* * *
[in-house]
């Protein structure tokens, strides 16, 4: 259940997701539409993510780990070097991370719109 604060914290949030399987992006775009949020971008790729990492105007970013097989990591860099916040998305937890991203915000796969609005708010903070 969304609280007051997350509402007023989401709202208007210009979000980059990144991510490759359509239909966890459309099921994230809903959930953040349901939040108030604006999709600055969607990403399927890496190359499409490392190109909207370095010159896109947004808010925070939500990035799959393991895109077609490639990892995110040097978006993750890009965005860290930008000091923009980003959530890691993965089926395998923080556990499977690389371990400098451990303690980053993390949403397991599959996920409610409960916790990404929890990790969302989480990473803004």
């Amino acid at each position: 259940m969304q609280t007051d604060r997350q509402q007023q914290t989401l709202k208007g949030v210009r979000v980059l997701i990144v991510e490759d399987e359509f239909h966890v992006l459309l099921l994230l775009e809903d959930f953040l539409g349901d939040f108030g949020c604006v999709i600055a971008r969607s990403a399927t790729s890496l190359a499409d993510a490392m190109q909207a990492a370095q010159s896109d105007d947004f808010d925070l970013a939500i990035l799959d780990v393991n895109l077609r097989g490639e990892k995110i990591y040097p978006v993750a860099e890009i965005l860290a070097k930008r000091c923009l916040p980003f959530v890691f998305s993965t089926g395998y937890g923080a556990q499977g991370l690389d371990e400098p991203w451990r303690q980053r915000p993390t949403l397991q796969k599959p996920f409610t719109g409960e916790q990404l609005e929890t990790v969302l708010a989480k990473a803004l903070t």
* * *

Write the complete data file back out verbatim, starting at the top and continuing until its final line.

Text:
[in-house]
């Protein structure tokens, strides 16, 4: 259940997701539409993510780990070097991370719109 604060914290949030399987992006775009949020971008790729990492105007970013097989990591860099916040998305937890991203915000796969609005708010903070 969304609280007051997350509402007023989401709202208007210009979000980059990144991510490759359509239909966890459309099921994230809903959930953040349901939040108030604006999709600055969607990403399927890496190359499409490392190109909207370095010159896109947004808010925070939500990035799959393991895109077609490639990892995110040097978006993750890009965005860290930008000091923009980003959530890691993965089926395998923080556990499977690389371990400098451990303690980053993390949403397991599959996920409610409960916790990404929890990790969302989480990473803004």
């Amino acid at each position: 259940m969304q609280t007051d604060r997350q509402q007023q914290t989401l709202k208007g949030v210009r979000v980059l997701i990144v991510e490759d399987e359509f239909h966890v992006l459309l099921l994230l775009e809903d959930f953040l539409g349901d939040f108030g949020c604006v999709i600055a971008r969607s990403a399927t790729s890496l190359a499409d993510a490392m190109q909207a990492a370095q010159s896109d105007d947004f808010d925070l970013a939500i990035l799959d780990v393991n895109l077609r097989g490639e990892k995110i990591y040097p978006v993750a860099e890009i965005l860290a070097k930008r000091c923009l916040p980003f959530v890691f998305s993965t089926g395998y937890g923080a556990q499977g991370l690389d371990e400098p991203w451990r303690q980053r915000p993390t949403l397991q796969k599959p996920f409610t719109g409960e916790q990404l609005e929890t990790v969302l708010a989480k990473a803004l903070t």